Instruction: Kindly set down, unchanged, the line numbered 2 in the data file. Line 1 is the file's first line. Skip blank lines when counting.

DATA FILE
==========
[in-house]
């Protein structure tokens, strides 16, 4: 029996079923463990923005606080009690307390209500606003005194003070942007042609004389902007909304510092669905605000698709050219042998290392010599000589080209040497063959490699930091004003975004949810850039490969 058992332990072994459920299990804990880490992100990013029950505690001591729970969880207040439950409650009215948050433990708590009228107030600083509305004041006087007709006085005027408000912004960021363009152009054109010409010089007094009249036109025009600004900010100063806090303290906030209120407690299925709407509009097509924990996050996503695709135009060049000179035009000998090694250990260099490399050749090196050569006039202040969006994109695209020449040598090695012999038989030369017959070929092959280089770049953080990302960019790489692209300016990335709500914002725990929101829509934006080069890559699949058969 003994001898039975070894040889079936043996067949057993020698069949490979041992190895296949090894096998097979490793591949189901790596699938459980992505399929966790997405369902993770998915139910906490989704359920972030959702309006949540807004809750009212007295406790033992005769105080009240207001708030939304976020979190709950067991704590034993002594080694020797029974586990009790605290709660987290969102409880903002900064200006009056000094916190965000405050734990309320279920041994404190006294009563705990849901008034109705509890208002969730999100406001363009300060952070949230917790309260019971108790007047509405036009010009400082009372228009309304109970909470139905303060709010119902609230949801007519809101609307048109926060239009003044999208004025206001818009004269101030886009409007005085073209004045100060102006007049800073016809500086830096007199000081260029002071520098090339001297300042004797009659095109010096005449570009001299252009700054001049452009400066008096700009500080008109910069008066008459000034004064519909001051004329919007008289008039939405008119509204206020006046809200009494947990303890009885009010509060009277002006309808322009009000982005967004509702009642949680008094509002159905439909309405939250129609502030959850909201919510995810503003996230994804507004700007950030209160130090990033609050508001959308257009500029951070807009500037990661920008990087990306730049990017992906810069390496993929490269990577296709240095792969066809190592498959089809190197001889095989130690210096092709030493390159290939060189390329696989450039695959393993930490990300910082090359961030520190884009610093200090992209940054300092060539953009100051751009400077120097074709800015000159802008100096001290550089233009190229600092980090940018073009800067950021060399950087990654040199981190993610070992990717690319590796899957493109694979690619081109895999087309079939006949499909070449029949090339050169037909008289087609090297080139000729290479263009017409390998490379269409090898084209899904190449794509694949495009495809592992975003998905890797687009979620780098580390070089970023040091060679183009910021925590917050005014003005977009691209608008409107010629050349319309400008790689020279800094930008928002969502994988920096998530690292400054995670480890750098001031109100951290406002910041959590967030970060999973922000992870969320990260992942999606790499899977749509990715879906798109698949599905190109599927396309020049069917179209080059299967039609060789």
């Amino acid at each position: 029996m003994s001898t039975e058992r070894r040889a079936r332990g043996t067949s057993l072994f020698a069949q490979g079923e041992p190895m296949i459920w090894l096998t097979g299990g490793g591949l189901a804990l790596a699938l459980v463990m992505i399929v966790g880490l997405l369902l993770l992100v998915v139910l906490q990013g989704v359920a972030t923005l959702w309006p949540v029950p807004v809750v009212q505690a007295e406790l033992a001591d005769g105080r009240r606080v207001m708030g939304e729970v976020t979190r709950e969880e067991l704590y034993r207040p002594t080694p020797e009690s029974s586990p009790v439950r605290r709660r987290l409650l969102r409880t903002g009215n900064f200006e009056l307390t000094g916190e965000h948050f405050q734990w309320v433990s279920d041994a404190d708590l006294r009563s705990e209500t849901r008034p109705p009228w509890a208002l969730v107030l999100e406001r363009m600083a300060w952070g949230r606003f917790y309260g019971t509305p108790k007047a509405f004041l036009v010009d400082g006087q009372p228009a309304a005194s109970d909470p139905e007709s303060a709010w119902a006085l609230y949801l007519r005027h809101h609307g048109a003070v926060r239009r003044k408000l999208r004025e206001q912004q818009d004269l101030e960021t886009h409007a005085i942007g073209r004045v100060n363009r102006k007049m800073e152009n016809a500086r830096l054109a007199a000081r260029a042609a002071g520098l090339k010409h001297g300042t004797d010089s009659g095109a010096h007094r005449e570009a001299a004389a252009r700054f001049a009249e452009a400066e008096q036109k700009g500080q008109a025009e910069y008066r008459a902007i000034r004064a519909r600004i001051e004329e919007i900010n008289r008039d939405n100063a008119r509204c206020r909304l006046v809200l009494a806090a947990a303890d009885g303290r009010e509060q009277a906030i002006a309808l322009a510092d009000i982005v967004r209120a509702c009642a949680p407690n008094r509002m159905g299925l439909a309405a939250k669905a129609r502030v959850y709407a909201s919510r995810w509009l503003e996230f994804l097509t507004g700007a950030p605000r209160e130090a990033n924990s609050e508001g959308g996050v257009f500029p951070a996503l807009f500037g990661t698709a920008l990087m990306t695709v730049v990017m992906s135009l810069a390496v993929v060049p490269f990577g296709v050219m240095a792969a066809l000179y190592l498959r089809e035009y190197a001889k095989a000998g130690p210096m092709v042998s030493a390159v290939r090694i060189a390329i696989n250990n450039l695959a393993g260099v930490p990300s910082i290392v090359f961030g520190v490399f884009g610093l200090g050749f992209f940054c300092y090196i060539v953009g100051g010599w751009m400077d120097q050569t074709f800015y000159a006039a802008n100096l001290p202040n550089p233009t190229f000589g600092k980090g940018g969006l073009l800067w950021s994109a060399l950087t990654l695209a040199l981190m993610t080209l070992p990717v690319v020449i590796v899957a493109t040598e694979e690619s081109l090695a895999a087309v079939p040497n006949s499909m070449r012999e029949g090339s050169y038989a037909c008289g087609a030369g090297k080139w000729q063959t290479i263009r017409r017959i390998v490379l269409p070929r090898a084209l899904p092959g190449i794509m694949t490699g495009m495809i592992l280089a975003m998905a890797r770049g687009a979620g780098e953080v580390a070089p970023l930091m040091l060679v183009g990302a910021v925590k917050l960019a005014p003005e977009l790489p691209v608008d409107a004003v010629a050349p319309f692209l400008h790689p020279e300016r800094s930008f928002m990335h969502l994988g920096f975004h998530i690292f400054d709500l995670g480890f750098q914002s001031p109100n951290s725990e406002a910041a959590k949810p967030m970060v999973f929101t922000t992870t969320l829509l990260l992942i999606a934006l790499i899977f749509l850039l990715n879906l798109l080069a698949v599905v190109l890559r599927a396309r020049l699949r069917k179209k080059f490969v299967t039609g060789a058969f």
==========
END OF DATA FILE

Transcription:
């Protein structure tokens, strides 16, 4: 029996079923463990923005606080009690307390209500606003005194003070942007042609004389902007909304510092669905605000698709050219042998290392010599000589080209040497063959490699930091004003975004949810850039490969 058992332990072994459920299990804990880490992100990013029950505690001591729970969880207040439950409650009215948050433990708590009228107030600083509305004041006087007709006085005027408000912004960021363009152009054109010409010089007094009249036109025009600004900010100063806090303290906030209120407690299925709407509009097509924990996050996503695709135009060049000179035009000998090694250990260099490399050749090196050569006039202040969006994109695209020449040598090695012999038989030369017959070929092959280089770049953080990302960019790489692209300016990335709500914002725990929101829509934006080069890559699949058969 003994001898039975070894040889079936043996067949057993020698069949490979041992190895296949090894096998097979490793591949189901790596699938459980992505399929966790997405369902993770998915139910906490989704359920972030959702309006949540807004809750009212007295406790033992005769105080009240207001708030939304976020979190709950067991704590034993002594080694020797029974586990009790605290709660987290969102409880903002900064200006009056000094916190965000405050734990309320279920041994404190006294009563705990849901008034109705509890208002969730999100406001363009300060952070949230917790309260019971108790007047509405036009010009400082009372228009309304109970909470139905303060709010119902609230949801007519809101609307048109926060239009003044999208004025206001818009004269101030886009409007005085073209004045100060102006007049800073016809500086830096007199000081260029002071520098090339001297300042004797009659095109010096005449570009001299252009700054001049452009400066008096700009500080008109910069008066008459000034004064519909001051004329919007008289008039939405008119509204206020006046809200009494947990303890009885009010509060009277002006309808322009009000982005967004509702009642949680008094509002159905439909309405939250129609502030959850909201919510995810503003996230994804507004700007950030209160130090990033609050508001959308257009500029951070807009500037990661920008990087990306730049990017992906810069390496993929490269990577296709240095792969066809190592498959089809190197001889095989130690210096092709030493390159290939060189390329696989450039695959393993930490990300910082090359961030520190884009610093200090992209940054300092060539953009100051751009400077120097074709800015000159802008100096001290550089233009190229600092980090940018073009800067950021060399950087990654040199981190993610070992990717690319590796899957493109694979690619081109895999087309079939006949499909070449029949090339050169037909008289087609090297080139000729290479263009017409390998490379269409090898084209899904190449794509694949495009495809592992975003998905890797687009979620780098580390070089970023040091060679183009910021925590917050005014003005977009691209608008409107010629050349319309400008790689020279800094930008928002969502994988920096998530690292400054995670480890750098001031109100951290406002910041959590967030970060999973922000992870969320990260992942999606790499899977749509990715879906798109698949599905190109599927396309020049069917179209080059299967039609060789």